Avatar Intelligence: The Next Stop in the Web3 World


What is AvI (Avatar Intelligence)?

Thanks to technological advancement, AI can do more and more incredible things. As early as 2011, IBM's supercomputer Watson defeated two of the best human players, Brad Rutter and Ken Jennings, in a trivia show called "Jeopardy!" In this competition, Watson scored higher than the scores of the two players combined.
Watson's knowledge was not coded into its memory. Instead, it had educated itself by reading Wikipedia and several other encyclopedia websites (all natural language source materials). However, Watson didn't need to read through all web pages as a human would. After reading one page, it might have already reached itsconclusion that, for instance, the probability of Argentina winning the World Cup is 36%. You might also read the same page and conclude the probability is 80% because you are better at reading comprehension. Watson, on the other hand, compensated for its disadvantage in reading by absorbing way more source materials. It has an excellent Bayesian inference system that could integrate all the indexed information to reach a more reasonable conclusion, which takes little time.
Bayesian inference systems have played a crucial role in the development of AI since. Whether it’s AlphaGo or ChatGPT, we can see a glimpse of Bayesian inference in them. These AI technologies have expanded our horizons, enabling virtual worlds such as Web3 and the Metaverse.
Today, when we talk about the Metaverse and Web3, one fact we cannot ignore is we are all carbon-based organisms and cannot live forever in a virtual world completely detached from reality. We need a way to exist in the virtual world for longer than our physical existence, or even indefinitely. There needs to be a solution that turns the virtual world depicted in the Matrix films into a reality, which brings us to AvI (Avatar Intelligence).
AvI stands for Avatar Intelligence. While traditional AI focuses on training algorithms to achieve abilities like those of humans, Avatar Intelligence aims to recreate the Matrix films by uploading our consciousness to the network or building a program to replicate the thought patterns of users. This means that each person will have a unique digital avatar in the Metaverse or Web3, which can perform various tasks independently under users’ authorization. This will be the ultimate use scenario for Web3.

Avatar Intelligence vs Mind Uploading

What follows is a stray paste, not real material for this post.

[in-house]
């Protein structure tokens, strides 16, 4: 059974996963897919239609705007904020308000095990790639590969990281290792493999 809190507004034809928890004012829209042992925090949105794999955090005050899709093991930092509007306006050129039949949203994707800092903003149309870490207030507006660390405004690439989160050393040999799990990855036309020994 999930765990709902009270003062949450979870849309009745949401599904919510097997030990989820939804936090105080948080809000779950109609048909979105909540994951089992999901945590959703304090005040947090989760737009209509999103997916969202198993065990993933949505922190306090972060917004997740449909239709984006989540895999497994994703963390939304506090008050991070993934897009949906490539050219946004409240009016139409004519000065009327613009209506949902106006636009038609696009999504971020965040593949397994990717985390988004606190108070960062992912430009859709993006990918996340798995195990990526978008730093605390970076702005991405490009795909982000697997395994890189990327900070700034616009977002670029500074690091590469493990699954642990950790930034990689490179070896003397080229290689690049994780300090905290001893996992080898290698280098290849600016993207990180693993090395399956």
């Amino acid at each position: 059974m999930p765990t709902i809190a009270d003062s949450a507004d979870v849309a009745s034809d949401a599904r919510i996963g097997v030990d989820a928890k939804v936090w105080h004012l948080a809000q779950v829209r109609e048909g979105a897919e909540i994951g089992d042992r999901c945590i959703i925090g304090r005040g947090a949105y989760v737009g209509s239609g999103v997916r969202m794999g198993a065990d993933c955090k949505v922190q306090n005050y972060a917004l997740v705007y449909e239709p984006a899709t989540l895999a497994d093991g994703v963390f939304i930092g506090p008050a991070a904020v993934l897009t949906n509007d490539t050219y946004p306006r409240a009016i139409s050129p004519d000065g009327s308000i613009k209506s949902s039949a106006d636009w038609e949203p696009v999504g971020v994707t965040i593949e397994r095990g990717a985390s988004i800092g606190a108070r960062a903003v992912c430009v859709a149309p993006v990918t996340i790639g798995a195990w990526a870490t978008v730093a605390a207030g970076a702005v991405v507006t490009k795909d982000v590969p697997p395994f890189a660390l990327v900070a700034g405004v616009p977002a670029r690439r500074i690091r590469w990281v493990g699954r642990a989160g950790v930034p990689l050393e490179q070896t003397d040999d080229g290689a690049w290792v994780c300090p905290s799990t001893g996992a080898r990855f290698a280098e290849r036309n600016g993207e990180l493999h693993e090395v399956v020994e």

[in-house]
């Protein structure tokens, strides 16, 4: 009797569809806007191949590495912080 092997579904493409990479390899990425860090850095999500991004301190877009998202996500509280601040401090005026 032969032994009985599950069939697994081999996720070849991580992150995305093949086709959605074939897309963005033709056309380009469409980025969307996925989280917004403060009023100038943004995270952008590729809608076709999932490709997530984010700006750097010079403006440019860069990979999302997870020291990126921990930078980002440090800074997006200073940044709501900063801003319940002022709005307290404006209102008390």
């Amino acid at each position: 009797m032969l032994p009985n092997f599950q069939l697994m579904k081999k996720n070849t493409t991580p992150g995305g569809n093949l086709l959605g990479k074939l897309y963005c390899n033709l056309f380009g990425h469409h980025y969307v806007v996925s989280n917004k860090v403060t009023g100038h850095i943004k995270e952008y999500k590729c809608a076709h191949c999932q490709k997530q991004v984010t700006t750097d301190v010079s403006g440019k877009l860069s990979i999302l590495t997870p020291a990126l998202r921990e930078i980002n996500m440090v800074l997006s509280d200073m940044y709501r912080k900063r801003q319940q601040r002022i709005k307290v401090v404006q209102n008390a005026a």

Before Matrix proposed the concept of Avatar Intelligence, another idea that is quite popular is Mind Uploading.
Mind uploading uses brain scanning and conjecturing to simulate the brain’s state in computers. The computer will simulate how the brain processes information and how the entire neuronal system works to generate a level of awareness like the human brain.
Mind uploading sounds great, but there are two problems:

Problem One: Scanning

The first step is to recreate the interconnected state of all the neurons of the brain. To do this, the brain has to be sliced into pieces a million times thinner than a slice of orange. Information from the brain is stored in every nook and cranny of the physical connection among neurons. Their size, shape, and the number and location of the connections are all relevant to the information we are trying to retrieve from the brain. We have to obtain all these data to create a computer simulation of the whole brain's neuronal state.
Cutting the brain carries high risk, and even if there are users who agree to have their brains sliced into pieces, it would be difficult to perfectly reassemble them back to their original state. Thus, it is difficult to imagine this technology being widely adopted.

Problem Two: Neuron Simulation

If we want to create a computer that operates like the human brain, it must be able to access all stored data in a short amount of time, which means the data have to be stored in RAM rather than on hard drives.
In our experiments, if we try to store data collected from lab mice in RAM, it would require a storage space 12.5 times that of the largest single-memory computer (a device built for storage rather than processing) in history. Not to mention that the human brain contains roughly 100 billion neurons, which is as many as the number of stars observable in our galaxy and a million times the number of neurons in a lab mouse’s brain. This difference is even wider when it comes to the number of connections, which is equivalent to how manygrains of sand there are in a one-kilometre long and two-metre deep sand beach.
To further complicate matters, we don't even know how much information the human brain can store, not to mention what it would take to transfer such information to a computer. We need to transcode the information first and keep it in some kind of storage for computers to access. Any errors in this process would be fatal. If we don't know how much information needs to be stored before the transfer process begins, we may use up all storage space before the transfer is finished so that the information sequence may become damaged and unusable. Furthermore, since this is the equivalence of uploading someone’s life, we must have at least two (if not three) backups. Otherwise, the consequences of losing such data could be catastrophic.
All this is to say that in the short term if we truly want our digital avatars created in a swift and convenient way to explore all the wonders of Web3 and the Metaverse, we must enlist the help of AI, and thus Avatar Intelligence.